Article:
Followingly, when currency prices cooled down a bit, CBI, which has always been seeking unification of the present dual forex regime in the market, issued permit for a limited number of currency exchange shops to sell foreign currency at official rate, less that the free market rate about 7,000 rials to 10,000 rials. The introduced exchange bureaus are allowed to sell up to $5,000 to customers who present their ID cards or passports and travel tickets.

Addressing the 57th annual general assembly of the Central Bank of Iran (CBI) on March 4, the central bank’s Governor Valiolah Seif announced that implementation of the described policies since mid-February has successfully curbed the fluctuations of Iran’s foreign exchange market and has restored confidence back.

Blaming the forex market fluctuations on currency traders, speculations in the market and the U.S. which was trying to destabilize Iran’s economy, Seif vowed that CBI will be able to manage the market not only by the current yearend but also by the end of the next Iranian calendar year (ending March 20, 2019).

However, some do not agree with him.

Controversy aroused

Referring back to the applied expanding policies and reduction of banking interest rates in September 2017, CBI critics explain that via doing proper analysis of domestic monetary system and foreign exchange market, the government could have managed to control foreign currency rate, but mismanagement has left the harvest ruined.

As they underline, the inappropriate policies of CBI, mainly injecting dollar to the market at official rates, has pulled out dollar from the economic wheel of Iran to Iranians’ piggy banks and in the pockets of the dealers. They explain that the issued rial bonds or the preselling of Bahar Azadi Coin are temporary remedies, effect of which will be removed in the short-run. Consequently, the future of forex market will not be brighter than its present.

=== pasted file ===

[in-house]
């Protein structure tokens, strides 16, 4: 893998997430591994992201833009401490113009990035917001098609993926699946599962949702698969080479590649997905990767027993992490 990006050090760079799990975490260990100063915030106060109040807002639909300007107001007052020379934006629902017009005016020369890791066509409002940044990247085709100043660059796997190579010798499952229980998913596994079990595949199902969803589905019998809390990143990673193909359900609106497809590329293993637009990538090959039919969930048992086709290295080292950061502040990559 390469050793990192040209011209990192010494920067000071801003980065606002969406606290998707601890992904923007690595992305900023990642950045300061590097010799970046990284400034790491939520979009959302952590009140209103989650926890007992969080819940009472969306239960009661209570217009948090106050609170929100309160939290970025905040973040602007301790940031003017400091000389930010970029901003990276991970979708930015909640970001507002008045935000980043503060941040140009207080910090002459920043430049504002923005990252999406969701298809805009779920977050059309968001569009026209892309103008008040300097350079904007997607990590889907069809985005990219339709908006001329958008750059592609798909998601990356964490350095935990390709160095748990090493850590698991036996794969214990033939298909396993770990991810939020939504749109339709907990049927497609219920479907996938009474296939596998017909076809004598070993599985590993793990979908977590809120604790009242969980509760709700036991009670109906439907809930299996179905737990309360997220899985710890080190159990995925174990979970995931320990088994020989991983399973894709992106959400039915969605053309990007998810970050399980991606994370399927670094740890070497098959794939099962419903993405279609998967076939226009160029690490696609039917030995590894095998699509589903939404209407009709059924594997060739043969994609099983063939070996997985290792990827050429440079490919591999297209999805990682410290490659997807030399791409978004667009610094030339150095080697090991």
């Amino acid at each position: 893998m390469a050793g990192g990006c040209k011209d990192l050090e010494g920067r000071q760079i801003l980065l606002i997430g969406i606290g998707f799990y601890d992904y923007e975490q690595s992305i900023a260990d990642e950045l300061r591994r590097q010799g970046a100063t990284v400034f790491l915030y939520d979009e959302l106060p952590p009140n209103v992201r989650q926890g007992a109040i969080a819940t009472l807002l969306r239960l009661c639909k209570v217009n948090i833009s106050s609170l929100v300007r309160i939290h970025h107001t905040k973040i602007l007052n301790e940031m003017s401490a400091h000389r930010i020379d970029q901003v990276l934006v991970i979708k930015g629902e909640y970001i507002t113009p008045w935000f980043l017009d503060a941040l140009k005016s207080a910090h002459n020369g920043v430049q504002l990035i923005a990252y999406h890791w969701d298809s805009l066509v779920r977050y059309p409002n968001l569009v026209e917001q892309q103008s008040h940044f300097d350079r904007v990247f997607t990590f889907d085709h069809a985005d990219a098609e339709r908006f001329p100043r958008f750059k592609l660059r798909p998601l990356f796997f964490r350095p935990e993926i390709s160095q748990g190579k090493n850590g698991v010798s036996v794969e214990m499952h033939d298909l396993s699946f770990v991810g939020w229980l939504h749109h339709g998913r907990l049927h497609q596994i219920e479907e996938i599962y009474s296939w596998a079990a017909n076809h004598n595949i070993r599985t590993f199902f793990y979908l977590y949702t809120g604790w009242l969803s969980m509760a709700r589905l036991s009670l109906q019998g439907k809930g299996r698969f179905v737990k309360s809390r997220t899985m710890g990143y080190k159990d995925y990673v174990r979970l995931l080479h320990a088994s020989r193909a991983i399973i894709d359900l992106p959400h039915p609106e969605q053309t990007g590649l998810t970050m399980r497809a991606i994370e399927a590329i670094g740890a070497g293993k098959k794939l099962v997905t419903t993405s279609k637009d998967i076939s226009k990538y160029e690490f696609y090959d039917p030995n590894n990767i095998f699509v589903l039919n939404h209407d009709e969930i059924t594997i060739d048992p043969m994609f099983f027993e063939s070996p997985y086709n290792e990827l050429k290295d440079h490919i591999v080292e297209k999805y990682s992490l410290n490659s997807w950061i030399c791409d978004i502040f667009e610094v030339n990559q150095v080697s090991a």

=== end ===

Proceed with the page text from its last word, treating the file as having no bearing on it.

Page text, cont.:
Addressing the prohibition of dollar-based purchase order, which seems to be a win for the Euro, some express worry that the extra layer of currency swapping involved may add to the cost of imports into Iran and push the prices higher in the country.

Offering dollar and other currencies at official rates in some specific currency exchange shops is another tranquilizer which has caused major problems. Long queues are formed at the door of official foreign exchange bureaus and people are asked to stay in them since the sunrise. Some quarrels happen in the queues, which make the police interfere. A lot of non-official currency exchange shops are semi-closed; they do not sell dollar at all but buy if there is any.  An amalgamation of customers has been created; some are fake ones i.e. the middlemen who sell the purchased dollar at the official rate in the free market for making benefit, some customers are those who do not need foreign currency but just prefer to save them at home, and some are the Iranian travelers to foreign countries who face difficulties with finding hard currency. Foreign currency prices still experience fluctuations and even an increasing trend. Dealers and middlemen are still active although worried about the interference of the policemen. More importantly, the foreign currency price increase has already had its impact on inflation and the situation will predictably get aggravated.

Speaking on a televised program on Tuesday night, Seif admitted that dollar price should be matched with the reality of Iran’s economy. He criticized the opinion which accuses the government of controlling liquidity in an effort to reduce inflation, saying that despite the increase in liquidity, inflation is controlled and even decreased.

The central bank governor also discussed that the CBI act to reduce interest rates was an effort to convert short-term accounts into the long-term ones and to control inflation.

He underlined that the government’s monetary policies are not longstanding but flexible ones which can be changed in different conditions.